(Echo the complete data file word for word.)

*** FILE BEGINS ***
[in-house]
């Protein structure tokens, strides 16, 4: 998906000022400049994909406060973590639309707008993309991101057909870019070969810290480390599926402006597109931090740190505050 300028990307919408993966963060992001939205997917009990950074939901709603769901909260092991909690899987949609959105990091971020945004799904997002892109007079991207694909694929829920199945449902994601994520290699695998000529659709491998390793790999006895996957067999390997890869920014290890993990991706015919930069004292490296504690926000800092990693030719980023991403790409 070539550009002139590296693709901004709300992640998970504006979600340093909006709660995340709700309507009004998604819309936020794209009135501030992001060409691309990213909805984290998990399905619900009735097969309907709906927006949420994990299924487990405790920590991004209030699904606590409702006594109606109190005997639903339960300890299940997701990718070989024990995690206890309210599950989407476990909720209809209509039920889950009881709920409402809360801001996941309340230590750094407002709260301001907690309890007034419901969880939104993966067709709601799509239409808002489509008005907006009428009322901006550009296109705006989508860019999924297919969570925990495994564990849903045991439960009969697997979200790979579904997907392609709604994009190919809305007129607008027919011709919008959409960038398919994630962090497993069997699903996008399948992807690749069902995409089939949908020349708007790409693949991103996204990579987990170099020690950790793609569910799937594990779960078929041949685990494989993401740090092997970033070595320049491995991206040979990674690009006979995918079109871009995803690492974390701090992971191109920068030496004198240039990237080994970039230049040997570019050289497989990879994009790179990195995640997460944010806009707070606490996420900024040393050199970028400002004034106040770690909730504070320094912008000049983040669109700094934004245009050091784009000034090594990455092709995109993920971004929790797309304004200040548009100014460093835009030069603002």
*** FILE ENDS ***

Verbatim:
[in-house]
């Protein structure tokens, strides 16, 4: 998906000022400049994909406060973590639309707008993309991101057909870019070969810290480390599926402006597109931090740190505050 300028990307919408993966963060992001939205997917009990950074939901709603769901909260092991909690899987949609959105990091971020945004799904997002892109007079991207694909694929829920199945449902994601994520290699695998000529659709491998390793790999006895996957067999390997890869920014290890993990991706015919930069004292490296504690926000800092990693030719980023991403790409 070539550009002139590296693709901004709300992640998970504006979600340093909006709660995340709700309507009004998604819309936020794209009135501030992001060409691309990213909805984290998990399905619900009735097969309907709906927006949420994990299924487990405790920590991004209030699904606590409702006594109606109190005997639903339960300890299940997701990718070989024990995690206890309210599950989407476990909720209809209509039920889950009881709920409402809360801001996941309340230590750094407002709260301001907690309890007034419901969880939104993966067709709601799509239409808002489509008005907006009428009322901006550009296109705006989508860019999924297919969570925990495994564990849903045991439960009969697997979200790979579904997907392609709604994009190919809305007129607008027919011709919008959409960038398919994630962090497993069997699903996008399948992807690749069902995409089939949908020349708007790409693949991103996204990579987990170099020690950790793609569910799937594990779960078929041949685990494989993401740090092997970033070595320049491995991206040979990674690009006979995918079109871009995803690492974390701090992971191109920068030496004198240039990237080994970039230049040997570019050289497989990879994009790179990195995640997460944010806009707070606490996420900024040393050199970028400002004034106040770690909730504070320094912008000049983040669109700094934004245009050091784009000034090594990455092709995109993920971004929790797309304004200040548009100014460093835009030069603002």